Of all the ways to make a car payment using a credit card, this option is one of the worst. Here’s why: You often have no grace period, so your card issuer begins charging interest right away. And you’re not paying interest at your purchase APR. No, it’s at a much higher cash advance APR. Some cash advance APRs can be 25% or more.

Aside from a high APR, there’s also a 3% to 5% cash advance transaction fee. As you can see, this is a costly way to make an auto loan payment.

Money Transfers

Technically this is an option, but there are downsides. Companies that offer this service, such as Western Union, have relationships with participating businesses. So you could fund your payment with a credit card via Western Union or a similar money transfer business.

The reason to avoid this? It could be treated as a cash advance by your credit card issuer. If this is the case, then you’re looking at transaction fees and a high APR on the amount transferred.

Pros of Making a Car Payment With a Credit Card

If you have a high credit score and high limits on your credit cards, you might be able to use a credit card for payment and limit damage to your credit score.

Also on the positive side, if you use a credit card that has a 0% introductory APR, you can pay off your debt paying no interest. You have to factor in transfer fees, but the interest savings could make it worthwhile. There’s also the chance of a large amount of rewards you could earn if you use the right rewards credit card.

But before you make the leap, be sure you understand the downsides because there are quite a few to keep in mind.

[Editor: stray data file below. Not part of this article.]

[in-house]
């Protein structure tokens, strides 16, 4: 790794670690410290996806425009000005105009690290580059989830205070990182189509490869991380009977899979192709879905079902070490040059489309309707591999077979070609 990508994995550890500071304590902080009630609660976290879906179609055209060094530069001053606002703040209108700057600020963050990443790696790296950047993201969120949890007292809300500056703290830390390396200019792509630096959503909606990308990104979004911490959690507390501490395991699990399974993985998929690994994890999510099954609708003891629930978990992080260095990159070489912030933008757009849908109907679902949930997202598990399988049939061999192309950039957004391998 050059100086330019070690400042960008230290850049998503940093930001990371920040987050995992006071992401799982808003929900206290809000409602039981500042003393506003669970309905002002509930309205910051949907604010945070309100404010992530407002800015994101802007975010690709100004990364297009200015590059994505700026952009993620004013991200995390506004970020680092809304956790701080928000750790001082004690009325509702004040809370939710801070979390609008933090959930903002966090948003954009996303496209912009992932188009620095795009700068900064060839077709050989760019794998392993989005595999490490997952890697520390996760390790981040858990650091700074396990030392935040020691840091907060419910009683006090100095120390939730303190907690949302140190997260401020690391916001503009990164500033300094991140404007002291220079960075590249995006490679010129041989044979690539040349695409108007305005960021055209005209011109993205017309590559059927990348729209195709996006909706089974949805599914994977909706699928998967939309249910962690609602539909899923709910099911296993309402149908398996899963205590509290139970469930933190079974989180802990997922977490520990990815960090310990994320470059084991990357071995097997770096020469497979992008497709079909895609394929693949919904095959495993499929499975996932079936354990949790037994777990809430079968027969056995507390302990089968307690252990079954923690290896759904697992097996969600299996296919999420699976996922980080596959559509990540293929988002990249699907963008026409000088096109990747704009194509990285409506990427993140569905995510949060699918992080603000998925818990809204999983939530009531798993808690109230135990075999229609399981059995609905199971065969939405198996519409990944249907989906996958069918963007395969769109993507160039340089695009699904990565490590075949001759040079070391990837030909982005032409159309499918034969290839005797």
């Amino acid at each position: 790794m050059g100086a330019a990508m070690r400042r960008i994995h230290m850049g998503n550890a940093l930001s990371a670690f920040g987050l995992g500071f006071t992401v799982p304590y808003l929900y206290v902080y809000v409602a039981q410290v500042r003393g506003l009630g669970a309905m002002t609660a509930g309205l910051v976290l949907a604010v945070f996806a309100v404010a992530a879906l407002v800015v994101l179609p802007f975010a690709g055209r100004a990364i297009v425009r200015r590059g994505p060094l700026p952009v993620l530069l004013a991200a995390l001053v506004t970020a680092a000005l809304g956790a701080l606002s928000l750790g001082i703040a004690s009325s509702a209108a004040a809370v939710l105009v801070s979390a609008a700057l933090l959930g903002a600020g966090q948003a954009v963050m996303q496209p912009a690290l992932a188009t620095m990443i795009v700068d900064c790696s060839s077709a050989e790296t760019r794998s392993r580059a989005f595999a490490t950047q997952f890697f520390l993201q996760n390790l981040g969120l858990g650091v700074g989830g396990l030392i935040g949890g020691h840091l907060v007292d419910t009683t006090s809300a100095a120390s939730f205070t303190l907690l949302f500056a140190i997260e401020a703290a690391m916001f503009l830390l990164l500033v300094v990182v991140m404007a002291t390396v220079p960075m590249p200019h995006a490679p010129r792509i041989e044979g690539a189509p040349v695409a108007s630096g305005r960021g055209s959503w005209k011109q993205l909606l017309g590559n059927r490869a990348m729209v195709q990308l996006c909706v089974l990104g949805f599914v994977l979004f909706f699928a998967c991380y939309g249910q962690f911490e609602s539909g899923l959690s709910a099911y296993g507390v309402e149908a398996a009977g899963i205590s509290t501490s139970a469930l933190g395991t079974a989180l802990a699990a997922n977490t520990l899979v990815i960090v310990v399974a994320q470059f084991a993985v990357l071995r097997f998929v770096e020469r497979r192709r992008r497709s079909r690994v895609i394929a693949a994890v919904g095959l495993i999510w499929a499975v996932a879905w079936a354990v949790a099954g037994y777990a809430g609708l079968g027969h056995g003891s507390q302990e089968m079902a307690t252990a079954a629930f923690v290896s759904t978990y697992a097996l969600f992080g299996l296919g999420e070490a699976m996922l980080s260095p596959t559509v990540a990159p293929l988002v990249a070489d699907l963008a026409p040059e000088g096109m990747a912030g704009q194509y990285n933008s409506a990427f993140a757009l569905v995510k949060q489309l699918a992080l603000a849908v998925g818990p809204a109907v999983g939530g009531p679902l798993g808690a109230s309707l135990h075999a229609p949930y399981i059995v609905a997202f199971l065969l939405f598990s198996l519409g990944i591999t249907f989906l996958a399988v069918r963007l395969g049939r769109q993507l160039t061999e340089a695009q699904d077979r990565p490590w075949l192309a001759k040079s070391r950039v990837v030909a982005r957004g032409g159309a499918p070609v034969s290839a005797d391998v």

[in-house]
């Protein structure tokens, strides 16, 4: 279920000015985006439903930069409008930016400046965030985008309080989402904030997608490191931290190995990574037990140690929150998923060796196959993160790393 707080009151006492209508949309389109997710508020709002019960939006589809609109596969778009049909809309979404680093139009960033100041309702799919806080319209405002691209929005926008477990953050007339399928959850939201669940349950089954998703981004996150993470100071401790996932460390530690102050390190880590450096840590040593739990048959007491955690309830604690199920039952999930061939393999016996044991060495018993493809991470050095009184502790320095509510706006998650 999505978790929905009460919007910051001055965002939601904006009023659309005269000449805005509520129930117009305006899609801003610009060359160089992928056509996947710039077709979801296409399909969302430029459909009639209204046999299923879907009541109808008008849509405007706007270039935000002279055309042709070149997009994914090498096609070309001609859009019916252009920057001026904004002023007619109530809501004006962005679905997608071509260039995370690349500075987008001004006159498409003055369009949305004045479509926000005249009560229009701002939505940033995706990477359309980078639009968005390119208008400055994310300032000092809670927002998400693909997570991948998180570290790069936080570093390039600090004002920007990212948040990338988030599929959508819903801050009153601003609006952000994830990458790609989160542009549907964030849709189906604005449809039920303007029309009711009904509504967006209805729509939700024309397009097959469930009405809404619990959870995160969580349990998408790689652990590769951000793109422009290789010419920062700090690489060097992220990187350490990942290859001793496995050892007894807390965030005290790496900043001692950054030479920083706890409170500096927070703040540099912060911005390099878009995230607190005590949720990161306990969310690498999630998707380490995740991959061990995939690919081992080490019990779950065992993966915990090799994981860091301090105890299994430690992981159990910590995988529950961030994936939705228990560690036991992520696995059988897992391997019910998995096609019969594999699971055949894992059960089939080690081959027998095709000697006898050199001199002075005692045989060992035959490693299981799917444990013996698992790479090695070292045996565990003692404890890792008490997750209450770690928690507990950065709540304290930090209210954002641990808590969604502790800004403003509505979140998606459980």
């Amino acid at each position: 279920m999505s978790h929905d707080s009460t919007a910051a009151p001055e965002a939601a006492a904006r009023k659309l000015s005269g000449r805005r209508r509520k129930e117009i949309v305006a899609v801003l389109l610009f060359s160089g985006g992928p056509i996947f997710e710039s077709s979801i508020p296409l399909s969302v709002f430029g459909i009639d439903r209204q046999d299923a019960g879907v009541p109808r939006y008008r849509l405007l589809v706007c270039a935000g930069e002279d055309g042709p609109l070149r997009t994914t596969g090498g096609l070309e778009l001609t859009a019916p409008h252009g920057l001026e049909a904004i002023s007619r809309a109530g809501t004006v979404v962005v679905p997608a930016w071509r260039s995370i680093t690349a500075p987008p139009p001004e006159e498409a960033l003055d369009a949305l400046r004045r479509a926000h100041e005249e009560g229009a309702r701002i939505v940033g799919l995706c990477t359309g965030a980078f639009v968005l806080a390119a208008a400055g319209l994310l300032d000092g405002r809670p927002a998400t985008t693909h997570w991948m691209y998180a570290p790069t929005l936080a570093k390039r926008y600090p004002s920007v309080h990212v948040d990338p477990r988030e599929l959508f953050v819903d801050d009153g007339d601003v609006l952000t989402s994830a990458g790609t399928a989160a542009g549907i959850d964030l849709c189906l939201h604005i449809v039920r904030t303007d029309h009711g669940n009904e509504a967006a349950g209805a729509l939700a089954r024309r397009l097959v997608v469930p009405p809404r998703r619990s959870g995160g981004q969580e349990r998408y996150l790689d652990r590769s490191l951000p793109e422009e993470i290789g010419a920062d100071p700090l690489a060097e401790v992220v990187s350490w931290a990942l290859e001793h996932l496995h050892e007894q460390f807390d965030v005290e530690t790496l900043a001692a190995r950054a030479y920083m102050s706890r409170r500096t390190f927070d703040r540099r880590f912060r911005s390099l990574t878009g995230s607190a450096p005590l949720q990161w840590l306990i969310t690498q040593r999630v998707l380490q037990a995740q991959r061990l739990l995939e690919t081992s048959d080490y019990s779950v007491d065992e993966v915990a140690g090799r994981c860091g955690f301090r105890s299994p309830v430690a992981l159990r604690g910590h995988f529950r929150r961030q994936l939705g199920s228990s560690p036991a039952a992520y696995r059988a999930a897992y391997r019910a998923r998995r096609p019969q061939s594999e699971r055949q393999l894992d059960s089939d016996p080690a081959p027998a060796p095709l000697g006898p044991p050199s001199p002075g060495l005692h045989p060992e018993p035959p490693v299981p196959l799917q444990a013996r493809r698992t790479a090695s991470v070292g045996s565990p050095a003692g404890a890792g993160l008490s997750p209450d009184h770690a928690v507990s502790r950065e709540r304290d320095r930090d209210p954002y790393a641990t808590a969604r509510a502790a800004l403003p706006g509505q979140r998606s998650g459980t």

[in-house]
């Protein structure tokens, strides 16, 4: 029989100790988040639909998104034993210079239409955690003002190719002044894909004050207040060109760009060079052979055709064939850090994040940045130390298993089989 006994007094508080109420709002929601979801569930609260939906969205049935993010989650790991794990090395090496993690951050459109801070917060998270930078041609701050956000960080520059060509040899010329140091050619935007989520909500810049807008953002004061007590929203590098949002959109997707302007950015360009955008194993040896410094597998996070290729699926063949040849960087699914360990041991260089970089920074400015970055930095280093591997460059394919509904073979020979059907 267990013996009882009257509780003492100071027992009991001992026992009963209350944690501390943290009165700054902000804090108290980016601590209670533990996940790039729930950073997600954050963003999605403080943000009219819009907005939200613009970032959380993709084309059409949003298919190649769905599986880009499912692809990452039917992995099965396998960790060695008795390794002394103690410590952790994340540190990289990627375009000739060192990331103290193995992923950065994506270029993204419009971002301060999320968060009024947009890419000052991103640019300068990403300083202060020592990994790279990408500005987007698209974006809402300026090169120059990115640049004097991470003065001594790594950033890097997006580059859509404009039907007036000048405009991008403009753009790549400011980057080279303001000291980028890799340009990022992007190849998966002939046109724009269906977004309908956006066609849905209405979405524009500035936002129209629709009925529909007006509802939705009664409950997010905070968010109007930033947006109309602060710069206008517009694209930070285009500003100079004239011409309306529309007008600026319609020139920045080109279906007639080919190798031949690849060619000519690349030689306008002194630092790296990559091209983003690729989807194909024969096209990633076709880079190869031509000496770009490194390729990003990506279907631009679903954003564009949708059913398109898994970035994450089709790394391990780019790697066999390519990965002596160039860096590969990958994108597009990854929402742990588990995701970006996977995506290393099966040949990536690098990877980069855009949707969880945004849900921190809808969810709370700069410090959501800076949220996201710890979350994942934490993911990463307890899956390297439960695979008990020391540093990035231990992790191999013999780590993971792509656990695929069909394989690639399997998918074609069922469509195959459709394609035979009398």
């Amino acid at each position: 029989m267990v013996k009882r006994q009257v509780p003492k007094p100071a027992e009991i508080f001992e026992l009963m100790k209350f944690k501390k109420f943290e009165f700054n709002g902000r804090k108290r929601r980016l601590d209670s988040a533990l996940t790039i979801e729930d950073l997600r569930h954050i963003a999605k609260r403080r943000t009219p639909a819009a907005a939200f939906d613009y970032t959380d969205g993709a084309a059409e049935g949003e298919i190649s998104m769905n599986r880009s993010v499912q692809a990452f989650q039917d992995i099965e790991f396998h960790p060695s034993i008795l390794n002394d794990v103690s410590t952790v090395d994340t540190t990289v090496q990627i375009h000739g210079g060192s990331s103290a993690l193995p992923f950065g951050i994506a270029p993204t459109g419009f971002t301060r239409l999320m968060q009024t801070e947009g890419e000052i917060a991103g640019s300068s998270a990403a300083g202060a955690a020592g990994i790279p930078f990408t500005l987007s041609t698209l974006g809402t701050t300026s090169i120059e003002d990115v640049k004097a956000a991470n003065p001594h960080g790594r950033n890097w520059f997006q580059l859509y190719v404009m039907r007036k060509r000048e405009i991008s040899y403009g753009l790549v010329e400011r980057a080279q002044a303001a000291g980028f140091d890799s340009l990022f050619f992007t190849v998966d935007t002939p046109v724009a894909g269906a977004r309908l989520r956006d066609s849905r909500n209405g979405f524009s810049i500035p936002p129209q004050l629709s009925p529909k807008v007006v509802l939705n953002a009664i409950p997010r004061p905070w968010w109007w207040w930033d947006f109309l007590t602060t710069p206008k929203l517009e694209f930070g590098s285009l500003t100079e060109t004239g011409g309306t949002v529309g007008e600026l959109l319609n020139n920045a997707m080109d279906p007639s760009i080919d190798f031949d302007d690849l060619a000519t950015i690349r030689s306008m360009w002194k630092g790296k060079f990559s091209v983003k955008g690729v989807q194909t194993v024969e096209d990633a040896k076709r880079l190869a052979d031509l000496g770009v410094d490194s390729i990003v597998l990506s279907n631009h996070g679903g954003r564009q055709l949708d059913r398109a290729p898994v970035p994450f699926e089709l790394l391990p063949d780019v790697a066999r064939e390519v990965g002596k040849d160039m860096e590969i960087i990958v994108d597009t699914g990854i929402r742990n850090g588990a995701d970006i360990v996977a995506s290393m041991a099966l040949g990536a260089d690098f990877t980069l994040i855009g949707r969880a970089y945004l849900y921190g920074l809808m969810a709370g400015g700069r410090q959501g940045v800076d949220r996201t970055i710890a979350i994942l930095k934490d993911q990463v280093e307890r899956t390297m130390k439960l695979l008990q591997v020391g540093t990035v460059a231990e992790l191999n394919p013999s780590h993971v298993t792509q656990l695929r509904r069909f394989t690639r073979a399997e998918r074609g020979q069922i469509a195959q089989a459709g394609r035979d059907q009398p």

[Read: Best 0% APR Credit Cards.]

Cons of Making a Car Payment With a Credit Card

I’ve already mentioned convenience fees, but there are two more downsides to consider before making your auto loan payment with a credit card.

Potential for getting into debt. If you’ve transferred your loan to a balance transfer credit card, your goal is to pay the debt off before the introductory 0% APR ends. Life is unpredictable, so if you experience a money crisis, such as losing your job, you might have trouble making the monthly payment you need in order to finish paying off the balance by the end of the intro period. And if you miss making minimum payments, you could lose your 0% rate and end up paying compound interest at a much higher APR on your balance.

Possible drop in credit score. You have a credit utilization ratio, which is the amount of credit you’ve used compared with the amount you have available. When your credit card balance exceeds 30% of your credit card limit, your score usually goes down. If you’re willing to survive the temporary drop, that’s fine. Just make sure you won’t need to apply for credit in the near future. Wait until your credit score improves so you won’t get hit with high interest rates on new credit.

More from U.S. News

What Is a Maxed-Out Credit Card?

5 Ways to Lower Credit Card Utilization

How to Use a Credit Card the Right Way

Can You Make a Car Payment With a Credit Card? originally appeared on usnews.com